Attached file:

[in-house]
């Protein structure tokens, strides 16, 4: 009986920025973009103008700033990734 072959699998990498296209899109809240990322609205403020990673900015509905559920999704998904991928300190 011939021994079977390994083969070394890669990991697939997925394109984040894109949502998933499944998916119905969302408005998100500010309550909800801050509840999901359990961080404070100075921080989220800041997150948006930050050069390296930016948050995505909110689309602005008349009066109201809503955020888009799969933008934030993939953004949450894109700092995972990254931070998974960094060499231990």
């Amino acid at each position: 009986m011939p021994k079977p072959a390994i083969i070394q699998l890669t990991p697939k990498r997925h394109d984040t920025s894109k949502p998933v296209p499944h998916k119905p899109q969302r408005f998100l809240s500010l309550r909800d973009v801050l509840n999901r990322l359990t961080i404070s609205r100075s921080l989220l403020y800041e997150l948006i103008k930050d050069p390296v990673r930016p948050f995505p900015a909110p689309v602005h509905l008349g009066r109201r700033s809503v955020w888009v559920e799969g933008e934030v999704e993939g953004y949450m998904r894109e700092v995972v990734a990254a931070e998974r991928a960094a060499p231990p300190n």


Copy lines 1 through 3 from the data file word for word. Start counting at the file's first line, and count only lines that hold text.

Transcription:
[in-house]
């Protein structure tokens, strides 16, 4: 009986920025973009103008700033990734 072959699998990498296209899109809240990322609205403020990673900015509905559920999704998904991928300190 011939021994079977390994083969070394890669990991697939997925394109984040894109949502998933499944998916119905969302408005998100500010309550909800801050509840999901359990961080404070100075921080989220800041997150948006930050050069390296930016948050995505909110689309602005008349009066109201809503955020888009799969933008934030993939953004949450894109700092995972990254931070998974960094060499231990």
């Amino acid at each position: 009986m011939p021994k079977p072959a390994i083969i070394q699998l890669t990991p697939k990498r997925h394109d984040t920025s894109k949502p998933v296209p499944h998916k119905p899109q969302r408005f998100l809240s500010l309550r909800d973009v801050l509840n999901r990322l359990t961080i404070s609205r100075s921080l989220l403020y800041e997150l948006i103008k930050d050069p390296v990673r930016p948050f995505p900015a909110p689309v602005h509905l008349g009066r109201r700033s809503v955020w888009v559920e799969g933008e934030v999704e993939g953004y949450m998904r894109e700092v995972v990734a990254a931070e998974r991928a960094a060499p231990p300190n």